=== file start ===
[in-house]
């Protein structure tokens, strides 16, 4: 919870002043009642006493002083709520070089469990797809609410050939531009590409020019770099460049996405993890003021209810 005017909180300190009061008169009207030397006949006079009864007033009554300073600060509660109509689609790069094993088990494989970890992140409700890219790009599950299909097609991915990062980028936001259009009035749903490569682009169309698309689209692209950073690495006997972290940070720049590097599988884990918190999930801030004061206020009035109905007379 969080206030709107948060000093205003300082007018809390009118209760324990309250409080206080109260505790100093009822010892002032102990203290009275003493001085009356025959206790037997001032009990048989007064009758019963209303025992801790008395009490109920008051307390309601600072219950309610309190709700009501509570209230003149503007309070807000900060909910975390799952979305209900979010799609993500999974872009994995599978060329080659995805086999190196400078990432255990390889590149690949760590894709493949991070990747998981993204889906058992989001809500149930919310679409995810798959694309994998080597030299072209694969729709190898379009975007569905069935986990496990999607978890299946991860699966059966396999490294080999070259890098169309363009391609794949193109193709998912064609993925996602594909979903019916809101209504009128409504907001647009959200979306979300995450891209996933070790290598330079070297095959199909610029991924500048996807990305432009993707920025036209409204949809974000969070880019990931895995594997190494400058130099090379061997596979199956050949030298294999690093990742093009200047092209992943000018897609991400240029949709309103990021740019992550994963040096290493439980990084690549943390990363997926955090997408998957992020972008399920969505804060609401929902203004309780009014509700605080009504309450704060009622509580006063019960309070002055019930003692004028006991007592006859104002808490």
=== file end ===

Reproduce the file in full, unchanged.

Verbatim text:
[in-house]
């Protein structure tokens, strides 16, 4: 919870002043009642006493002083709520070089469990797809609410050939531009590409020019770099460049996405993890003021209810 005017909180300190009061008169009207030397006949006079009864007033009554300073600060509660109509689609790069094993088990494989970890992140409700890219790009599950299909097609991915990062980028936001259009009035749903490569682009169309698309689209692209950073690495006997972290940070720049590097599988884990918190999930801030004061206020009035109905007379 969080206030709107948060000093205003300082007018809390009118209760324990309250409080206080109260505790100093009822010892002032102990203290009275003493001085009356025959206790037997001032009990048989007064009758019963209303025992801790008395009490109920008051307390309601600072219950309610309190709700009501509570209230003149503007309070807000900060909910975390799952979305209900979010799609993500999974872009994995599978060329080659995805086999190196400078990432255990390889590149690949760590894709493949991070990747998981993204889906058992989001809500149930919310679409995810798959694309994998080597030299072209694969729709190898379009975007569905069935986990496990999607978890299946991860699966059966396999490294080999070259890098169309363009391609794949193109193709998912064609993925996602594909979903019916809101209504009128409504907001647009959200979306979300995450891209996933070790290598330079070297095959199909610029991924500048996807990305432009993707920025036209409204949809974000969070880019990931895995594997190494400058130099090379061997596979199956050949030298294999690093990742093009200047092209992943000018897609991400240029949709309103990021740019992550994963040096290493439980990084690549943390990363997926955090997408998957992020972008399920969505804060609401929902203004309780009014509700605080009504309450704060009622509580006063019960309070002055019930003692004028006991007592006859104002808490």